The Friends of Grovelands Park, Winchmore Hill, N21
A brief History of Grovelands Park
Grovelands Park was originally a heavily wooded area, close to the southern border of Enfield Chase (a royal hunting forest formed in the 12th and 13th centuries) up until 1777.
In the 1700’s Southgate became a fashionable place for the wealthy London merchants to build their mansions. In the 18th century the estate was owned by the third Duke of Chandos. It was sold in 1796 to Walker Gray, a Quaker brandy merchant from Tottenham.
Mr. Walker Gray (related to the Walkers who owned the Arnos Grove Estate) purchased 230 acres of land in 1796 and in 1798 built the existing house to the design of the eminent architect, John Nash. The grounds, including the lake, were designed by Humphry Repton a leading landscape gardener of that era.the landscape designer Humphry Repton, who reputedly chose the site of the house, laid out gardens and pleasure grounds, carriage drives and entrances, planted the park and created the fine artificial lake and islands which form the main feature of the park, formed by damming the Bourne stream..
After Walker Gray's death in 1834, the house and the estate was then inherited by his nephew John Donnithorne Taylor. He retired to Southgate Grove which he renamed first Woodlands and then Grovelands. He proceeded to purchase neighbouring plots of land as they came up for sale. Taylor tried to keep Southgate rural, stopping development by refusing to sell land for building.
Mr. Taylor enjoyed hunting and had a small herd of deer on his estate. To prevent the deer getting near to the house or damaging flower and vegetable gardens, he arranged for a ha-ha (sunken fence) to be constructed, most of which is still visible today. At the time of Mr. Taylor’s death in 1885, the Grovelands Estate had increased to 600 acres.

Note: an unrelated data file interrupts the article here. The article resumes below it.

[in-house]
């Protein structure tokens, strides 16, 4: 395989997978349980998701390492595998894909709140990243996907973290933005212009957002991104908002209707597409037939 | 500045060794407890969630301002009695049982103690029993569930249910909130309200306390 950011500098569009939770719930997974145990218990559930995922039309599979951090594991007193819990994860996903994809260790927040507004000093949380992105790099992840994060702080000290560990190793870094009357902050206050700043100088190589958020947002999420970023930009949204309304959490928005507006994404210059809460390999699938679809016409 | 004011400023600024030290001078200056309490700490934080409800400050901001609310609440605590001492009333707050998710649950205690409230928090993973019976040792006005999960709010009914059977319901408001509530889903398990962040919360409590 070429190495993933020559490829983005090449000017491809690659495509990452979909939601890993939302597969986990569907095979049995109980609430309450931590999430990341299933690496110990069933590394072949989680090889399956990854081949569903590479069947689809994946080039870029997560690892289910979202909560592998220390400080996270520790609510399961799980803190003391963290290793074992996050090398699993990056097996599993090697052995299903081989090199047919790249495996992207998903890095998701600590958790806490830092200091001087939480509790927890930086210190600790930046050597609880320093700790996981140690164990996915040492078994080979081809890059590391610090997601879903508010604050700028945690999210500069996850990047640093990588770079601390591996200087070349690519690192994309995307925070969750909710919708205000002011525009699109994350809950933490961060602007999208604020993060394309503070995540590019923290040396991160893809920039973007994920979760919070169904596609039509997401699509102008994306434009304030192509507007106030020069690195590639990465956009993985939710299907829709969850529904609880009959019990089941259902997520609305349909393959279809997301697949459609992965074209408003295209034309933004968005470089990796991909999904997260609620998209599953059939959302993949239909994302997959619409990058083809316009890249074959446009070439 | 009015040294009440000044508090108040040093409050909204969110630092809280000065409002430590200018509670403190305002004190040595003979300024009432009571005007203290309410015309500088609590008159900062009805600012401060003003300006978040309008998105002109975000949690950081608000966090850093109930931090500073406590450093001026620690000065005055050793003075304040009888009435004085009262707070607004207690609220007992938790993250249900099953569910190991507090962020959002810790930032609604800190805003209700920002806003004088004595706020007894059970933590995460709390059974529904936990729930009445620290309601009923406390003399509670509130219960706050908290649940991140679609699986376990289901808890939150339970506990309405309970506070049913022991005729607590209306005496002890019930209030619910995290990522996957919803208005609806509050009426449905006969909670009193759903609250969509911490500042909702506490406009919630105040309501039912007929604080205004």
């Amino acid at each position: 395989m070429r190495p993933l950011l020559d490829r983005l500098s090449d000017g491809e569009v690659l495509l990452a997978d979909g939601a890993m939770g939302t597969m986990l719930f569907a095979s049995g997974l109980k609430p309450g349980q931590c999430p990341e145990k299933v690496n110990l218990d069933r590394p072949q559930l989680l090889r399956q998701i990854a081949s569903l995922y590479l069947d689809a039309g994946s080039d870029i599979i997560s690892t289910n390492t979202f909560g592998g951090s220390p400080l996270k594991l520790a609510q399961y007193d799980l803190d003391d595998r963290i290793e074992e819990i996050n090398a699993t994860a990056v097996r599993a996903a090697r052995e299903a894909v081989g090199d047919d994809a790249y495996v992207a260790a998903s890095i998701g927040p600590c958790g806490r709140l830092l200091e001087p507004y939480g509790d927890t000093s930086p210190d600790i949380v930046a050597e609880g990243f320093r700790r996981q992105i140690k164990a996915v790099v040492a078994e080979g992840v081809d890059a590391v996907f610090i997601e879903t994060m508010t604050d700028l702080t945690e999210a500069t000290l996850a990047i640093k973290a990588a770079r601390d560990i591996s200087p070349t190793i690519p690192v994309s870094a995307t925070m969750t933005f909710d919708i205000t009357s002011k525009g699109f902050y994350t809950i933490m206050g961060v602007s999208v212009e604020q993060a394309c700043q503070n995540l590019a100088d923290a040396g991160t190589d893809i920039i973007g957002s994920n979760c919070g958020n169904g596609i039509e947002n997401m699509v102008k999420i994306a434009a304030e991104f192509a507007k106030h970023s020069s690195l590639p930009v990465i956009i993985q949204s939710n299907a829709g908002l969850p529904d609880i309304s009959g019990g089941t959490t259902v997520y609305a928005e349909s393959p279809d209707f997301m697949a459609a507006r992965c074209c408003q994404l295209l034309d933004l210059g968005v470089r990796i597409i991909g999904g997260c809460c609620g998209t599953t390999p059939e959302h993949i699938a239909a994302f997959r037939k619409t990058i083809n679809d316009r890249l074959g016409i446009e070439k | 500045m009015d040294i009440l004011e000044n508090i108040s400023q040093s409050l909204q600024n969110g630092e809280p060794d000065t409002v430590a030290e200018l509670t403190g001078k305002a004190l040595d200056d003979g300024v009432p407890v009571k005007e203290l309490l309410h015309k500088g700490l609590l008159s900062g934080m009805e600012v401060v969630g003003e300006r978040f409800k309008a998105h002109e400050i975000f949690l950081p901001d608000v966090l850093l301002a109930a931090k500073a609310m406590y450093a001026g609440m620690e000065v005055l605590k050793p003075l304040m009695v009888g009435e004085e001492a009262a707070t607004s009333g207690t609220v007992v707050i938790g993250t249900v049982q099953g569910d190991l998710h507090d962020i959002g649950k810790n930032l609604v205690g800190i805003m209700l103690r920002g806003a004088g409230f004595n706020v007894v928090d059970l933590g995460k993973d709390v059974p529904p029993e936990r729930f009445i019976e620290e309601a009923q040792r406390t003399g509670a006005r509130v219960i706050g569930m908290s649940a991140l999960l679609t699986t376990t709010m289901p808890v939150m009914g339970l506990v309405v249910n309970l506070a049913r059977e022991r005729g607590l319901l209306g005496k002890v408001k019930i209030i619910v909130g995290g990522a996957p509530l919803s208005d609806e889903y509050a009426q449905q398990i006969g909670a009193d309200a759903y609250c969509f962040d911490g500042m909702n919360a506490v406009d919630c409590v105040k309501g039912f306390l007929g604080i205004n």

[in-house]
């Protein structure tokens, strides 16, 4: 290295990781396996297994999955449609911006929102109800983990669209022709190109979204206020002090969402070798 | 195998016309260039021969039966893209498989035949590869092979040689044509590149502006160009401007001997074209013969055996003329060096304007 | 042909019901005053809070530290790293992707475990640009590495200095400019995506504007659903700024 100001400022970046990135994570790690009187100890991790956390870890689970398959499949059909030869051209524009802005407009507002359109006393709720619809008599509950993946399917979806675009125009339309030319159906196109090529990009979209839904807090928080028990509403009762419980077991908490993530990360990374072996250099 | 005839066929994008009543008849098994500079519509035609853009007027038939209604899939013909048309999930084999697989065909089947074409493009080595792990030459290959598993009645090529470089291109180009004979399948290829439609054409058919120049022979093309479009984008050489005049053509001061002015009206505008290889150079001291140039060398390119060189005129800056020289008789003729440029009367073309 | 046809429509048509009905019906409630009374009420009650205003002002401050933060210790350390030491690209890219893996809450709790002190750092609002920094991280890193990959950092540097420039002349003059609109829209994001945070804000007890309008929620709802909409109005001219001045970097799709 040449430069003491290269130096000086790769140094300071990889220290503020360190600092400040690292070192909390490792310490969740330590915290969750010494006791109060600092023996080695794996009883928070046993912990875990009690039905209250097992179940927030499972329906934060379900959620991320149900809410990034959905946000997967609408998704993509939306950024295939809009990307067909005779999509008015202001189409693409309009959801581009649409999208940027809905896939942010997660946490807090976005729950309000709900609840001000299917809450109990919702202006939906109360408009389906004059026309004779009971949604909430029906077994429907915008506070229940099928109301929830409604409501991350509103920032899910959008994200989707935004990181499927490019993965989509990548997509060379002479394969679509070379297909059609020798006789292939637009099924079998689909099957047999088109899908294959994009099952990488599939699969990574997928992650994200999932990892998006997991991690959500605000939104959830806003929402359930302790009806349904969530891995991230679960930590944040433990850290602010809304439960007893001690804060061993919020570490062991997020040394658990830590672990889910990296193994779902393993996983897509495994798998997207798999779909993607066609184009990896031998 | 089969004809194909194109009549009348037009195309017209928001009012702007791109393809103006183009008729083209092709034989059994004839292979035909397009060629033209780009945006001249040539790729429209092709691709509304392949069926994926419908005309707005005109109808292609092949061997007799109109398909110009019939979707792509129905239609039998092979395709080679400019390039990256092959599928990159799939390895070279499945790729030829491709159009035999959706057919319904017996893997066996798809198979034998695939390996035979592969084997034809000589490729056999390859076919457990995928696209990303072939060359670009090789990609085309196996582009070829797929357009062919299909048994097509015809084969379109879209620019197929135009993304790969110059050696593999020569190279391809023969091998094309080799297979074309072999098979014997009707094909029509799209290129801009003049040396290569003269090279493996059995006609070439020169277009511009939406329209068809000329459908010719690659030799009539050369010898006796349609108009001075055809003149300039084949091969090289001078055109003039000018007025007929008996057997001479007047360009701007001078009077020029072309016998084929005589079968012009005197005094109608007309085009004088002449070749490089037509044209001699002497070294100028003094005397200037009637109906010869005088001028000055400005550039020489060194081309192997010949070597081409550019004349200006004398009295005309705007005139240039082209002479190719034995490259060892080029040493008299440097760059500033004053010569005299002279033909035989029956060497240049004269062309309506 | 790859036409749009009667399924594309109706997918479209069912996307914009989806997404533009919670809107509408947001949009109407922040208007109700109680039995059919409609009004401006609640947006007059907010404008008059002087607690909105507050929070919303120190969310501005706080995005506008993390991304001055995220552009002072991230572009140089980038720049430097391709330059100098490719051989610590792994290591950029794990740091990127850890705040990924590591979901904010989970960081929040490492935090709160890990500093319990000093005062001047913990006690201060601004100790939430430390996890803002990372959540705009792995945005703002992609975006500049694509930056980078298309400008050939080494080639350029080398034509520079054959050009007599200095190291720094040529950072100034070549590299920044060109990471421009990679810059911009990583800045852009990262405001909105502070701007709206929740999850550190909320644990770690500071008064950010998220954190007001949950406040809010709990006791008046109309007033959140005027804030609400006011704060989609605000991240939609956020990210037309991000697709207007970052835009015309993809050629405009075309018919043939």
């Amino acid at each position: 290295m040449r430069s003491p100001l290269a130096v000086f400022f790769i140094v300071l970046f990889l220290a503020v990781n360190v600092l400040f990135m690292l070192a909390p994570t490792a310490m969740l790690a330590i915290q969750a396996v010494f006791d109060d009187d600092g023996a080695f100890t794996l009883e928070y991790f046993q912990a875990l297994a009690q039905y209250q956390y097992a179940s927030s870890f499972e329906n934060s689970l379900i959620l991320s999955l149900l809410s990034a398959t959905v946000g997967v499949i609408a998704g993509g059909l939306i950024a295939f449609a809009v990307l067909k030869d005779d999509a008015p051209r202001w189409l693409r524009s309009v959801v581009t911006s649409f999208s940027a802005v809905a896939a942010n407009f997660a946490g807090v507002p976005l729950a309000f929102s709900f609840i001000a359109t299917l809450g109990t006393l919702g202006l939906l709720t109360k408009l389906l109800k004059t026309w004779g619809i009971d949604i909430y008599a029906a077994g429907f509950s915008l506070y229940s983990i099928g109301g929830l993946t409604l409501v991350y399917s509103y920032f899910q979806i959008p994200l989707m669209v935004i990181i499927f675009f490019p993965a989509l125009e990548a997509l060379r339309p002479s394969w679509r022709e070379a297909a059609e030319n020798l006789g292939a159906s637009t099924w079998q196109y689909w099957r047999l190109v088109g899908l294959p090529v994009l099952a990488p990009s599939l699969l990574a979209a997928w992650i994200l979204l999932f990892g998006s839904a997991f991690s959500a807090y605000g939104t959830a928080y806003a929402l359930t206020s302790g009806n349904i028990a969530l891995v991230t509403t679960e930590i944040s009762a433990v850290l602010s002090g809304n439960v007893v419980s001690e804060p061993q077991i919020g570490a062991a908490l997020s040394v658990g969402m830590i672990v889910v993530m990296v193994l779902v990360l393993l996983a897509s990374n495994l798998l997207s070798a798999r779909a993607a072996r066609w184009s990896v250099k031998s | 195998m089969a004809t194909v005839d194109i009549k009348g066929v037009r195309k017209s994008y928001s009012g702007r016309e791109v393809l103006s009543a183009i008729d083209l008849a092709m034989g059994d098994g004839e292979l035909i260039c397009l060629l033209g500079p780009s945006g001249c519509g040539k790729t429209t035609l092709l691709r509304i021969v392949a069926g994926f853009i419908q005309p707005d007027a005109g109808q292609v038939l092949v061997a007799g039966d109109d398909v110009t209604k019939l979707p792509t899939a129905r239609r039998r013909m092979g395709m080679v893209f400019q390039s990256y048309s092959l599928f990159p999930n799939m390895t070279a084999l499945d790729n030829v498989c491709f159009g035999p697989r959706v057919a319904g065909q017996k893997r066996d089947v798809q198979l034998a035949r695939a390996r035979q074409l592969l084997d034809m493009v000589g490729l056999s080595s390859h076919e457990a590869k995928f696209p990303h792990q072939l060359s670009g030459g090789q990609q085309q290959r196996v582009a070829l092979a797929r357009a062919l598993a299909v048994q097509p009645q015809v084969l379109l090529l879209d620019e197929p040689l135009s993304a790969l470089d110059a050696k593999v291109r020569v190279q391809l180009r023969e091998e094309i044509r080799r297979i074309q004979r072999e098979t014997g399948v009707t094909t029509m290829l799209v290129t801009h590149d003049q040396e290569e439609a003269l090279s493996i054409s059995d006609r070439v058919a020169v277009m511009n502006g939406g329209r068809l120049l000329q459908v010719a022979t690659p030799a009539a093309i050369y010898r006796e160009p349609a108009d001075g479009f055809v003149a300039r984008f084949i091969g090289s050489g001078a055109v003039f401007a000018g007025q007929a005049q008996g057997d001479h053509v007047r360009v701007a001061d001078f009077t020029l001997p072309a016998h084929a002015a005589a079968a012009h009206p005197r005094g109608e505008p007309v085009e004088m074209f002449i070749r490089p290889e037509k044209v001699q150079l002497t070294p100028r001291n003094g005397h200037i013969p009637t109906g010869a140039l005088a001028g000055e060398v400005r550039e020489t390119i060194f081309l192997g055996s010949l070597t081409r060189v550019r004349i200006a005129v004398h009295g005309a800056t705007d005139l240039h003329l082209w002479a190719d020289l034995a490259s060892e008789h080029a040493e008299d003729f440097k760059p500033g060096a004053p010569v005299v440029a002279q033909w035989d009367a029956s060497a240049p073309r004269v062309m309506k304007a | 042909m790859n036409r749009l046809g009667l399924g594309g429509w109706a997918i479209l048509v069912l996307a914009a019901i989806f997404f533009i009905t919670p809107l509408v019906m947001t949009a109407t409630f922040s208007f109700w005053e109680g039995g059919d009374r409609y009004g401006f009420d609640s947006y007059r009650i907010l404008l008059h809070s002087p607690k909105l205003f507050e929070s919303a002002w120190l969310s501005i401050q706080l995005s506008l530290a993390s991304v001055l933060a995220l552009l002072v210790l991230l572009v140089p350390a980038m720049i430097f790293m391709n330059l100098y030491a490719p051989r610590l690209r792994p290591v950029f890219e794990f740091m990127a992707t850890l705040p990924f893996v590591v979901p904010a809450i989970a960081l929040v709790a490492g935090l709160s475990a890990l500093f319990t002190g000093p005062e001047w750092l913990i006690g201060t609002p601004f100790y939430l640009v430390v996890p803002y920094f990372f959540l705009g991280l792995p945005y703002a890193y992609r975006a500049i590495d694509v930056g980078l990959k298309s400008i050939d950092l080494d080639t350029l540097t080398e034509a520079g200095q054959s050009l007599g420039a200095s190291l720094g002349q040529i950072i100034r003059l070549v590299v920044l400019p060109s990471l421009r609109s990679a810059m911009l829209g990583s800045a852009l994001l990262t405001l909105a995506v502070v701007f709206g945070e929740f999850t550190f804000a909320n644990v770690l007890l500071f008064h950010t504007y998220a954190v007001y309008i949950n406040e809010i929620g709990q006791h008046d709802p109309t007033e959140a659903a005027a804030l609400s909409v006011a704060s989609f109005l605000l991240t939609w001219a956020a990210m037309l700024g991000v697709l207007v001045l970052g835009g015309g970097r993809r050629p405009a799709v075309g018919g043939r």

After his death in 1885 the estate passed to his son and grandson. The southern extension of the estate was sold in 1902 and subsequently developed for housing, but the part which contained Grovelands house was not sold.
Captain Taylor lived at Grovelands until 1907, but in 1911 64 acres (26 hectares) of the grounds were purchased by Southgate Urban District Council for a public park for the sum of £22,893, thus saving it from housing development. Grovelands Park was officially opened on 12 April 1913 and the park was later extended.
Grovelands House was unoccupied from 1907 to 1916 when it became a military hospital for wounded troops returning from France in the 1914-1918 Great War.
In 1921 it was purchased by the Royal Northern Hospital and then in 1948 it was adopted by the NHS and used as a convalescent home until 1977, after which it remained unoccupied until 1985.
In 1985 the Priory Hospitals Group purchased and restored the house for use as a private psychiatric hospital which it remains, re-named Grovelands Priory, with some new buildings added behind the house.
Grovelands Park still features many trees found in the original wooded area, for example, oak, beech, birch and hornbeam.An outlet stream flows under Church Hill towards Houndsden Road, where it joins Houndsden Gutter. This eventually joins with Salmons Brook at The Chine. Church Hill was originally named “Gallows or Gallis Hill”, after the gallows which were erected there. The main gate is named after Lord Inverforth who owned Arnos Grove Estate in 1903.The house is a Grade II listed building and Grovelands Park is on the register of Historic Parks and Gardens.
The following information is taken from the Enfield Council Leaflet entitled "Repton and Nash at Grovelands Park".
Repton and Nash at Grovelands Park
Grovelands Park is Grade II on the Register of Historic Landscapes and Gardens because it is a typical example of the Repton and Nash collaboration.
Whilst living in Wales, John Nash met and later developed a successful partnership with landscape garden designer, Humphry Repton, who firmly believed in considering the house and its place in the landscape that surrounded it.